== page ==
On Tuesday November 30th, the World Health Organization (WHO) advised people 60 and over not to travel amid the emergence of the Omicron variant. The warning was released at a time when the number of cases caused by the variant are being reported around the world. Scientists are still trying to determine the exact effects the variant has on people, both vaccinated and unvaccinated.
Persons who are unwell, or who have not been fully vaccinated or do not have proof of previous SARS-CoV-2 infection and are at increased risk of developing severe disease and dying, including people 60 years of age or older or those with comorbidities that present increased risk of severe Covid-19 (e.g. heart disease, cancer and diabetes) should be advised to postpone travel to areas with community transmission.
According to Travel + Leisure, the UK has added a requirement that international travelers take a Covid-19 PCR test the day after their arrival and self-isolate between the day of arrival and receiving negative test results. The US is considering tightening the timeline for its required Covid-19 entry testing.
Reuters reports that vaccinated travelers now have to test negative within 72 hours of their departure to the US. It is not unlikely that the country might tighten that window to 24 hours.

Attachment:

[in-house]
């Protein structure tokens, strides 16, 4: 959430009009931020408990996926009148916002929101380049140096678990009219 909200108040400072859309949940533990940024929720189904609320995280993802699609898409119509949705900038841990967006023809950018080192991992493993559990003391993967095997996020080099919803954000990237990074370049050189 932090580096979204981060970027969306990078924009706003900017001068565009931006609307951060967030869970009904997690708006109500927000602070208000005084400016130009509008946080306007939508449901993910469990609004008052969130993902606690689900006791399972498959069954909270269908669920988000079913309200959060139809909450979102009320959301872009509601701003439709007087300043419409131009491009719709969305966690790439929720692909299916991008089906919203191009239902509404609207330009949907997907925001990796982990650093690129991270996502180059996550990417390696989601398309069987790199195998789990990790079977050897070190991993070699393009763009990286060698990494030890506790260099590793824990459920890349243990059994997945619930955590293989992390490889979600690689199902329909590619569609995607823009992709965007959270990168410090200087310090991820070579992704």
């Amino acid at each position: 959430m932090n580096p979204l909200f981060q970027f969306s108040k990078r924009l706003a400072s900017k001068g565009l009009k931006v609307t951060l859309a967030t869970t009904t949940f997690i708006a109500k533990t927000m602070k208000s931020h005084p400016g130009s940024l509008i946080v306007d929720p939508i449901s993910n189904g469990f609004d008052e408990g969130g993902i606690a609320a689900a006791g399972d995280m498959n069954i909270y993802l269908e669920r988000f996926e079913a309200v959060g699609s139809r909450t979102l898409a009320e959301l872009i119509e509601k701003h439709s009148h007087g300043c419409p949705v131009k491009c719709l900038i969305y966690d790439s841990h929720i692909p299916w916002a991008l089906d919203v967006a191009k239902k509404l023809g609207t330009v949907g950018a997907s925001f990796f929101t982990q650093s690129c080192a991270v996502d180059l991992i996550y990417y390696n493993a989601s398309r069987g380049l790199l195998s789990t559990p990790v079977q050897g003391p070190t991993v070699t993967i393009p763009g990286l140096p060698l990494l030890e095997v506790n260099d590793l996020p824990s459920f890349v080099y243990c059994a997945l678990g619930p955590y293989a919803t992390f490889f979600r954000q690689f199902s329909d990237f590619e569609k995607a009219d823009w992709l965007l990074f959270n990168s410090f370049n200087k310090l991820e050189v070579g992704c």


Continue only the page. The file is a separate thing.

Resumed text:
The WHO noted that the Omicron variant has a large number of mutations, some of which are concerning. Preliminary evidence suggests an increased risk of reinfection with this variant as compared to other variants of concern (VOCs). Current SARS-CoV-2 polymerase chain reaction (PCR) diagnostics continue to be effective in detecting this variant.
An increasing number of countries are introducing temporary travel measures, including temporarily prohibiting the arrival of international travelers from Southern African countries and others where the new variant is being detected, including from South Africa, which first reported the variant to WHO on 24 November 2021.